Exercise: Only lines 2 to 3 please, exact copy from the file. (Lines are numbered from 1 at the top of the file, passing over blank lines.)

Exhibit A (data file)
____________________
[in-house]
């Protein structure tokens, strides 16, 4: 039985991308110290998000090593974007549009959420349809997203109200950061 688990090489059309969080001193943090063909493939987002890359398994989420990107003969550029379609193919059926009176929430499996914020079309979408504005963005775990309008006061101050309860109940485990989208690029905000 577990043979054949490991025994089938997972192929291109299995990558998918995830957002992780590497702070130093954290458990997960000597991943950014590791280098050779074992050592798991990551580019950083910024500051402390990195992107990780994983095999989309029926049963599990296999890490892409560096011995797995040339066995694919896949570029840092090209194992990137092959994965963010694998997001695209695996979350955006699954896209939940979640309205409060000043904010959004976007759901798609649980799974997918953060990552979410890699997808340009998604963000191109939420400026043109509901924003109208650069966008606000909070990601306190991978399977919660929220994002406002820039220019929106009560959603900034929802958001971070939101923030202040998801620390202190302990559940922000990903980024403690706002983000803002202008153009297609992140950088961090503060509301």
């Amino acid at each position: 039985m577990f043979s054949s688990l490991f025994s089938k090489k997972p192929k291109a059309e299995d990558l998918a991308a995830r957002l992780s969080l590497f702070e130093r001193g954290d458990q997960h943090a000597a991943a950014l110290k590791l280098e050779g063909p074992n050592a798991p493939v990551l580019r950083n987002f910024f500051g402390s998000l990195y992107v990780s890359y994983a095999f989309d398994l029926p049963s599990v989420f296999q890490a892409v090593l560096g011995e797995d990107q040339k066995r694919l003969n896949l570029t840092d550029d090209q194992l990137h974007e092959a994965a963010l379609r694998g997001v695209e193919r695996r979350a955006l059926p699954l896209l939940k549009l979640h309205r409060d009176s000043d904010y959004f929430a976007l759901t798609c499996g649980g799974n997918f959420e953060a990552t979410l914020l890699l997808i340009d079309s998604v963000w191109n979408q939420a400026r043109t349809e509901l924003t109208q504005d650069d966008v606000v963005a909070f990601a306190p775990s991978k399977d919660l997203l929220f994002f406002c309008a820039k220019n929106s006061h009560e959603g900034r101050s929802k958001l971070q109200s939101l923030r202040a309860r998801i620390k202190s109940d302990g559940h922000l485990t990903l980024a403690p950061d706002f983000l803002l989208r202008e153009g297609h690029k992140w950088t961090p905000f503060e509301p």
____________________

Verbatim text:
């Protein structure tokens, strides 16, 4: 039985991308110290998000090593974007549009959420349809997203109200950061 688990090489059309969080001193943090063909493939987002890359398994989420990107003969550029379609193919059926009176929430499996914020079309979408504005963005775990309008006061101050309860109940485990989208690029905000 577990043979054949490991025994089938997972192929291109299995990558998918995830957002992780590497702070130093954290458990997960000597991943950014590791280098050779074992050592798991990551580019950083910024500051402390990195992107990780994983095999989309029926049963599990296999890490892409560096011995797995040339066995694919896949570029840092090209194992990137092959994965963010694998997001695209695996979350955006699954896209939940979640309205409060000043904010959004976007759901798609649980799974997918953060990552979410890699997808340009998604963000191109939420400026043109509901924003109208650069966008606000909070990601306190991978399977919660929220994002406002820039220019929106009560959603900034929802958001971070939101923030202040998801620390202190302990559940922000990903980024403690706002983000803002202008153009297609992140950088961090503060509301």
């Amino acid at each position: 039985m577990f043979s054949s688990l490991f025994s089938k090489k997972p192929k291109a059309e299995d990558l998918a991308a995830r957002l992780s969080l590497f702070e130093r001193g954290d458990q997960h943090a000597a991943a950014l110290k590791l280098e050779g063909p074992n050592a798991p493939v990551l580019r950083n987002f910024f500051g402390s998000l990195y992107v990780s890359y994983a095999f989309d398994l029926p049963s599990v989420f296999q890490a892409v090593l560096g011995e797995d990107q040339k066995r694919l003969n896949l570029t840092d550029d090209q194992l990137h974007e092959a994965a963010l379609r694998g997001v695209e193919r695996r979350a955006l059926p699954l896209l939940k549009l979640h309205r409060d009176s000043d904010y959004f929430a976007l759901t798609c499996g649980g799974n997918f959420e953060a990552t979410l914020l890699l997808i340009d079309s998604v963000w191109n979408q939420a400026r043109t349809e509901l924003t109208q504005d650069d966008v606000v963005a909070f990601a306190p775990s991978k399977d919660l997203l929220f994002f406002c309008a820039k220019n929106s006061h009560e959603g900034r101050s929802k958001l971070q109200s939101l923030r202040a309860r998801i620390k202190s109940d302990g559940h922000l485990t990903l980024a403690p950061d706002f983000l803002l989208r202008e153009g297609h690029k992140w950088t961090p905000f503060e509301p």